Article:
A Bay of Plenty medical cannabis firm has this week received what is said to be one of the country's first commercial licences.
Eqalis Pharmaceuticals Limited secured two Medsafe licences to grow cannabis in Katikati in November last year but was given the commercial licence this week.
Under the framework managed by the newly-created Medicinal Cannabis Agency, which monitors the production and distribution of medicinal cannabis, the commercial licence will allow Eqalis Pharmaceuticals to proceed with plans to develop a range of cannabis-based medicines for the New Zealand market.
Since the legalisation of medicinal cannabis in New Zealand in March this year, Eqalis Pharmaceuticals is one of only a handful of companies to meet the stringent requirements to hold a commercial licence.
Managing director Greg Misson is pleased with their progress to date.
"The path to market for medicinal cannabis is not a short one. We're thrilled to be on track with our development in what has been an extremely challenging year for many businesses."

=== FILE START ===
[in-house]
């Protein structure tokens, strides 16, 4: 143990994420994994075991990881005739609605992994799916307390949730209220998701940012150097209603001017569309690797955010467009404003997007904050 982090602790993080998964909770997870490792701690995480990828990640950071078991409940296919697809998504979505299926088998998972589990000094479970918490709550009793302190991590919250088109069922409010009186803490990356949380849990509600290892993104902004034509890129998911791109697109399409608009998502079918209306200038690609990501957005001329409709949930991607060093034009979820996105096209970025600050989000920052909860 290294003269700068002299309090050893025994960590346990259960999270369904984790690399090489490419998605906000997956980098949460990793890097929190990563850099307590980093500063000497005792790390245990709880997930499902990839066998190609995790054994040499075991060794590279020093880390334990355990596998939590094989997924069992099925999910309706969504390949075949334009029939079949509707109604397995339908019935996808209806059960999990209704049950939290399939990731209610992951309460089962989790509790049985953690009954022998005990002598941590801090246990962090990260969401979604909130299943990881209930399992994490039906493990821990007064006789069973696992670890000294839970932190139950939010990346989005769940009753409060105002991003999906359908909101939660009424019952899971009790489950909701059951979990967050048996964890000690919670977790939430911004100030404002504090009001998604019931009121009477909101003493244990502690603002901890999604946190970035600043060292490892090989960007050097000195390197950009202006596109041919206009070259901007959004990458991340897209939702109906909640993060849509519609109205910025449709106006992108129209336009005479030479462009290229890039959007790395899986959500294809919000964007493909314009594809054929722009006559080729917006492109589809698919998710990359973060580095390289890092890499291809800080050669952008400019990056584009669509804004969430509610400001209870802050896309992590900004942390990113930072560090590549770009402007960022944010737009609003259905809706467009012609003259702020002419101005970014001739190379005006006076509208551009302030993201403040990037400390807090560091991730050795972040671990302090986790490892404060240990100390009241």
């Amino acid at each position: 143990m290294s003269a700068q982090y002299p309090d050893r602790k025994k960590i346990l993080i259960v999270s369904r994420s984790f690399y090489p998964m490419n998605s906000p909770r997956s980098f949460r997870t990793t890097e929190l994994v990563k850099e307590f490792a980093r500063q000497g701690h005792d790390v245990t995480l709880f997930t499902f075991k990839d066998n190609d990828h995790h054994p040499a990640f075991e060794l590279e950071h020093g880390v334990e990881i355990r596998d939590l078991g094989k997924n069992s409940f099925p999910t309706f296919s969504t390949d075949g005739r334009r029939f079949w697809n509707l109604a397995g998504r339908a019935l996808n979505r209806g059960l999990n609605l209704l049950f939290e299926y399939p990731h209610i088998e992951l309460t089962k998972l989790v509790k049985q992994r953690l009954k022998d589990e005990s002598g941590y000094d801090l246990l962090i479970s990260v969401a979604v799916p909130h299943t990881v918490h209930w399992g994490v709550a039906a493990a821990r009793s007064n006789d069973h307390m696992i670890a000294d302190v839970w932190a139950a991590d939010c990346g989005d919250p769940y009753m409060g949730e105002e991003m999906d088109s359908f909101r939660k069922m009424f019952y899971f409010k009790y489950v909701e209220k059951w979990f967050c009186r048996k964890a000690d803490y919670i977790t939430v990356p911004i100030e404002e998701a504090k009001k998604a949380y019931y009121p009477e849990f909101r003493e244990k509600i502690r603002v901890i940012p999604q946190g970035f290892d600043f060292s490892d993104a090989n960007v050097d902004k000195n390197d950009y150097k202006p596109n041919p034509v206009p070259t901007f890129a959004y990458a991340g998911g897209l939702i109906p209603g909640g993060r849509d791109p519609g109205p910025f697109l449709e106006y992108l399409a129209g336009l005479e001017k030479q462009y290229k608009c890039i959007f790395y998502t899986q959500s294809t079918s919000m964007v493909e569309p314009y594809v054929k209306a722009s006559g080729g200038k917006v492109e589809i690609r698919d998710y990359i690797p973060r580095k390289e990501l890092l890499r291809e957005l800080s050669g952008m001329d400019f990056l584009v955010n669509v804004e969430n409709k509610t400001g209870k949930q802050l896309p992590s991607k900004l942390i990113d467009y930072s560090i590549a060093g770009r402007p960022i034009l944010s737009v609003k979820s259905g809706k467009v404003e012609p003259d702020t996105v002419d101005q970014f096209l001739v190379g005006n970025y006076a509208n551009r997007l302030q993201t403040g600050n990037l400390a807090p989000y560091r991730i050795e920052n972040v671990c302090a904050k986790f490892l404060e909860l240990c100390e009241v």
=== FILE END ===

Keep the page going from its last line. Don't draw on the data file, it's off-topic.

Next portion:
While the commercial licence will allow Eqalis Pharmaceuticals to grow and manufacture medicinal products, they will still need to gain Good Manufacturing Practice certification and then put their products through clinical trials before they can supply the local market's growing demand for non-opioid pain relief.
That demand is currently only able to be served by imported medicinal cannabis, an expensive solution for the one in five New Zealanders struggling with chronic pain conditions.
But Misson said Eqalis Pharmaceuticals was mindful of the need to develop local solutions for the New Zealand market.
"We want to build a strong, sustainable industry in rural New Zealand. A pharmaceutical business that provides employment and works towards improving the health and wellbeing of all Kiwis," he said.
"Post-Covid, we can see that our dependence on foreign suppliers for critical medicines leaves us vulnerable in an economic or health crisis. Eqalis Pharmaceuticals is ideally placed to manufacture and supply affordable high-quality medicinal cannabis to not only meet the needs of patients but to also provide economic stability to our local region and the country."